Yes, I know it's silly to develop an attachment to an inanimate object, but this camera has meant something to me.  It has allowed me to go back and see a retrospect of my family.  It has given me fond memories and has seen me laugh and cry as it helped me recall the events of the last few years.

I'll miss this camera, this extension and prompter of my memory.

But as with many things, something new comes along to replace the old.  Something which performs better, jumps higher, runs faster.  It's time for the Canon to retire.  We're not sure whether we will sell it or train Laurel on it (I think she would be a fantastic photographer).  Though our Canon was a good camera, and still is a good camera, we felt it was time for something which would better catch the kids in action.   We needed something to take better photos in dim light.  And here she is:

New Camera:  Nikon D40 (photo taken with old camera)

We hope to have as many happy moments with her that we had with the Canon.  And I'm sure we will.


Fruitful Servers and Debit Card Crises.

I married a technological savant.

This is a great situation for me because that way I don't have to worry about stuff working.  If my computer goes down, I just stomp around shouting, "GOD!  I HATE this thing!  Stupid computer!  Argh!" (and we wonder why Laurel does that) until it gets fixed.  Which it does.  Immediately.

I've become shamefully dependent on Greg for this knowledge, and therefore have become pretty helpless when it comes to what we have.  Our basement is a complete mystery to me.  We have tangles of wires running hither and yon through our floor joists.  Greg's desk has at least three monitors on it right now, and computer parts are strewn across the floor like Ethan's toys.  When I open the door to peer down the basement steps, I'm assaulted by the persistent hum of the servers kept in the storm shelter, which I swear are multiplying at night while we're asleep.  I'm certain they're plotting against us.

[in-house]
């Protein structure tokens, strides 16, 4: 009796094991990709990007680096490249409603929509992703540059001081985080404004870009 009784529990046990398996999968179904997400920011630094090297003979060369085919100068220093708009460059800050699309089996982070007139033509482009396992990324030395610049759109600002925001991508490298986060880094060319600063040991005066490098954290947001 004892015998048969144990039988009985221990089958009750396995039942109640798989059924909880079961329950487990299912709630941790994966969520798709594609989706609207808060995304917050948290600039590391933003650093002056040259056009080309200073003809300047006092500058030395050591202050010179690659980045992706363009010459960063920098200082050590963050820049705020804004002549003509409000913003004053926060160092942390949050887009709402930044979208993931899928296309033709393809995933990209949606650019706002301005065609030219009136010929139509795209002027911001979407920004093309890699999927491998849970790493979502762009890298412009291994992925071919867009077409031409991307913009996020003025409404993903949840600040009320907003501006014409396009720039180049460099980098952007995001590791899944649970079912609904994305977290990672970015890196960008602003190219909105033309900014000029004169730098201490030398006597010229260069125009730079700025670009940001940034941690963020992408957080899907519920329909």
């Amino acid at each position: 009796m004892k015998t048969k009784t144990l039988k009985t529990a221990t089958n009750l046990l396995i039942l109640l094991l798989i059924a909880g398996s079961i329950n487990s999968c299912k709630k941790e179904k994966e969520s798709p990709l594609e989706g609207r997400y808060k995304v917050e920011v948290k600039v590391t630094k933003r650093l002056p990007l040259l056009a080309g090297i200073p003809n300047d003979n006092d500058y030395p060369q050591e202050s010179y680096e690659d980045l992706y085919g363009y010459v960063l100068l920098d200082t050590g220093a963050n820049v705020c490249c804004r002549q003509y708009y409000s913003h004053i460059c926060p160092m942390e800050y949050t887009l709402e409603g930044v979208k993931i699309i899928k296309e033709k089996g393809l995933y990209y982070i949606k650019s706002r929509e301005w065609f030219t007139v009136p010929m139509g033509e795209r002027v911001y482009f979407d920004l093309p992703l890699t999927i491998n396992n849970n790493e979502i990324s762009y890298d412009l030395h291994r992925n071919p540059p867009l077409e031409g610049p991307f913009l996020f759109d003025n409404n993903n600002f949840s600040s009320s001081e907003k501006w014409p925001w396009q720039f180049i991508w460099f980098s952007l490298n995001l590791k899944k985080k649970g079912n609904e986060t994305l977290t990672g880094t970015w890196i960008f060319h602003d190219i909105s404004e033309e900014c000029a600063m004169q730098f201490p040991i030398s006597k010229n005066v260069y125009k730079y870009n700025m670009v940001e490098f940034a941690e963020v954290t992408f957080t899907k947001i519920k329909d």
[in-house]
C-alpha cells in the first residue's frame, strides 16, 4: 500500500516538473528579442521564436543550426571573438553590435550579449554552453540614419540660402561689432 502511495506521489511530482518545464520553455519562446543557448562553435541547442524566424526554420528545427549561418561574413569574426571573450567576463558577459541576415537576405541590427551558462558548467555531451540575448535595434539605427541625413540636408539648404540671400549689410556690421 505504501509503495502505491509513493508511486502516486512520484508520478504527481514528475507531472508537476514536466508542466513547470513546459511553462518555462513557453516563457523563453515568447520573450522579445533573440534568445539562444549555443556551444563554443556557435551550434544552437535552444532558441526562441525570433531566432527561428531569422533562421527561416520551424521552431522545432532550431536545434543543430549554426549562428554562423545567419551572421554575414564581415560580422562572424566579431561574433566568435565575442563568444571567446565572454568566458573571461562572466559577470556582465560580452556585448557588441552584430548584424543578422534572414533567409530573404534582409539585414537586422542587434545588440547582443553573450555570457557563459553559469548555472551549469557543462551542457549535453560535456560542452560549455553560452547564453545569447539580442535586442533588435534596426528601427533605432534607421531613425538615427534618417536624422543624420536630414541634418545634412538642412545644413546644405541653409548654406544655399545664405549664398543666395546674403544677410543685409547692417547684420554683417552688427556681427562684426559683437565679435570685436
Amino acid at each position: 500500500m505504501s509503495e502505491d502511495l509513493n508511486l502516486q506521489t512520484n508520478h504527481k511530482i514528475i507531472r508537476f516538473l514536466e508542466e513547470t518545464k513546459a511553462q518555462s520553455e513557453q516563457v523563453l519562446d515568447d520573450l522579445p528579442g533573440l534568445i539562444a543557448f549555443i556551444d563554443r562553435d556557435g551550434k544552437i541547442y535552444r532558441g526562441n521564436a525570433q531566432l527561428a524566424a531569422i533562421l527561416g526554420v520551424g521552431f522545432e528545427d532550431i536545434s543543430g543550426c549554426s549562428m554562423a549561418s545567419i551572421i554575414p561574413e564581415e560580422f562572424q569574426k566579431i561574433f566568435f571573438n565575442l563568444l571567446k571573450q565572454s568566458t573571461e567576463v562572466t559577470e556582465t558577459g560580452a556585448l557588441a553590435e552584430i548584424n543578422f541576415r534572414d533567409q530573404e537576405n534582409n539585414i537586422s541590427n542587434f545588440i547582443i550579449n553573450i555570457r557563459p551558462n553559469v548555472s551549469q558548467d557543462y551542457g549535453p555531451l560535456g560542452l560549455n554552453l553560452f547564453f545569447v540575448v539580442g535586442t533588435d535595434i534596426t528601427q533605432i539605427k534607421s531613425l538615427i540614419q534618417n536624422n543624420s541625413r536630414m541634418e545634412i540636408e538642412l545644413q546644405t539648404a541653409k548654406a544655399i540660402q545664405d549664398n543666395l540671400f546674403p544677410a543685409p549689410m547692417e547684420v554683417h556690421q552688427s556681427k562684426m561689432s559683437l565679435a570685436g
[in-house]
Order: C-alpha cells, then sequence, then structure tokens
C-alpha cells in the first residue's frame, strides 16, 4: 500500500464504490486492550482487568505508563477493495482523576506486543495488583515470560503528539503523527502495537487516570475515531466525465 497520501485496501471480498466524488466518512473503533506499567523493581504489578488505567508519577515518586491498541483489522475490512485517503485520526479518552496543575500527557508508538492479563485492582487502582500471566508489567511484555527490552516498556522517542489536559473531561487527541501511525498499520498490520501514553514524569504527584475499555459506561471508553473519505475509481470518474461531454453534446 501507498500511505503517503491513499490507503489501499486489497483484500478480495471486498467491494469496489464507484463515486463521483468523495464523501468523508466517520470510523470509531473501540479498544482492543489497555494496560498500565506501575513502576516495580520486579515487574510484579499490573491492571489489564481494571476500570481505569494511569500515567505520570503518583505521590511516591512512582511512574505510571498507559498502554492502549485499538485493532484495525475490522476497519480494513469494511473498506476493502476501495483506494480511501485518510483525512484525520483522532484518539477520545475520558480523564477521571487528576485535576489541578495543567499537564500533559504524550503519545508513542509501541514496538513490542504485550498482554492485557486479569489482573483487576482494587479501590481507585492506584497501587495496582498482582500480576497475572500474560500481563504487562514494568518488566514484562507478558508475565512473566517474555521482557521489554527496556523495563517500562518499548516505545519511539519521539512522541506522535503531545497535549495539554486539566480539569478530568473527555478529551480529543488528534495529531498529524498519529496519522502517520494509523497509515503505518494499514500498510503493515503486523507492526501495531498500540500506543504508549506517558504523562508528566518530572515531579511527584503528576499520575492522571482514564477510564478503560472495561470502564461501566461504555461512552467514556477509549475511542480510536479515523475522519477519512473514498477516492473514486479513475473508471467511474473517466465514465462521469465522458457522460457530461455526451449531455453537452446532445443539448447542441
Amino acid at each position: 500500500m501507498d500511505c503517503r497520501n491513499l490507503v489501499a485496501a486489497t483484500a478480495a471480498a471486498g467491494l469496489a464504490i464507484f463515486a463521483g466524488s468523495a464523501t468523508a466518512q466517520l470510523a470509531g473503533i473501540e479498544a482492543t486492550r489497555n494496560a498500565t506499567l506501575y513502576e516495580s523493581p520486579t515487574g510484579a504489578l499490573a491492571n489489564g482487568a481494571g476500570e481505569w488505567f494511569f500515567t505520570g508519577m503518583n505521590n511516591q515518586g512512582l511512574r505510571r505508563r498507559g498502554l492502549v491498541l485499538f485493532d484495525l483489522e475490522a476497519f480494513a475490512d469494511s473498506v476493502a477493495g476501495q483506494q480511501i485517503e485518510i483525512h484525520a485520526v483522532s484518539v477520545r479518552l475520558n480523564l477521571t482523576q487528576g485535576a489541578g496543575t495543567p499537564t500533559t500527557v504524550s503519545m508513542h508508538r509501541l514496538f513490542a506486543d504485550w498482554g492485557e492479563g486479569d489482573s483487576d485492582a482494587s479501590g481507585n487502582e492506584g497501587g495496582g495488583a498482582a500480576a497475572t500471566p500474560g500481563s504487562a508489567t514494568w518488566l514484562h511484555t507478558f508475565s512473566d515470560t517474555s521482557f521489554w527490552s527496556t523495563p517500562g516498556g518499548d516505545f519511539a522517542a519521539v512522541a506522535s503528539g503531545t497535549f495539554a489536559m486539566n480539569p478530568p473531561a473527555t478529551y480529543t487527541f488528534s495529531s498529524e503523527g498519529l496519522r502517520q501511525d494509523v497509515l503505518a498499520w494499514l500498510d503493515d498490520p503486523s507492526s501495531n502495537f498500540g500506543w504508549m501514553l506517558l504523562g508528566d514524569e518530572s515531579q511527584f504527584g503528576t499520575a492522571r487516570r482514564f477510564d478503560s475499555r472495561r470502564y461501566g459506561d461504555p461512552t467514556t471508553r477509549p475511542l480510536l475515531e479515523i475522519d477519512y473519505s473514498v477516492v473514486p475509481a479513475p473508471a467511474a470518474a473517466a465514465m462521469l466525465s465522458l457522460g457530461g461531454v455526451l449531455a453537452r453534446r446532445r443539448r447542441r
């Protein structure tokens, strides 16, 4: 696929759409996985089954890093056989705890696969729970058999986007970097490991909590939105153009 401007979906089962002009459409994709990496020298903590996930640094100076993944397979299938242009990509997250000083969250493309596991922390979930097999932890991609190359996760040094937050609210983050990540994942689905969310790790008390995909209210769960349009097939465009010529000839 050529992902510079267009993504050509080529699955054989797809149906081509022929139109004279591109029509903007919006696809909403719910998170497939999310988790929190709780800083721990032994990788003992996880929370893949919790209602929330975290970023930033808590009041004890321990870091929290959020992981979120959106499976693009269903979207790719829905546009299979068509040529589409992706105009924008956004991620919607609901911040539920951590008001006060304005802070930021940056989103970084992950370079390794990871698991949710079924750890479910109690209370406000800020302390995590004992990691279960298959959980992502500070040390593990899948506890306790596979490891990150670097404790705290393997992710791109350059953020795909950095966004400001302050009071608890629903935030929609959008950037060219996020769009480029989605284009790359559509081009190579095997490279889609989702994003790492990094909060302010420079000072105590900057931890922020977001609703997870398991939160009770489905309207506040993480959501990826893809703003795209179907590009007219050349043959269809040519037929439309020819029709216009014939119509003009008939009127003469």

Anyway, Greg's debit card keeps malfunctioning on him.  In the few years we have had an account at our credit union, I have had one card.  Greg has gone through two and is desperately in need of number three, though I can guarantee that I swipe my card more than he uses his.  His has stopped working much of the time, and he is SO ANGRY at Lowes right now because "THEIR STUPID self checkout card readers NEVER WORK, they NEVER TAKE MY CARD and the CASHIER IS SO UNHELPFUL, she just GAVE UP the other day and WALKED AWAY to watch a husband yell at his wife."

Whew.  This is serious business.

My opinion is that the multiplying servers downstairs are creating such a powerful electromagnetic field that his card is slowly just being erased.  Over time, they're sucking the life out of his credit card.  They're probably using the information gathered as part of their takeover plot.  Now, I'm not usually a conspiracy theorist, but this time I think all the evidence points toward my theory as the truth.

So I guess I'll have to call the credit union again and request another card for Greg again and they'll deactivate the one he already has, rendering it even more useless than it is right now.  And poor Greg will be without his debit card while waiting a week for another.

It's those damn computers, I tell you.  And they're listening in as I type.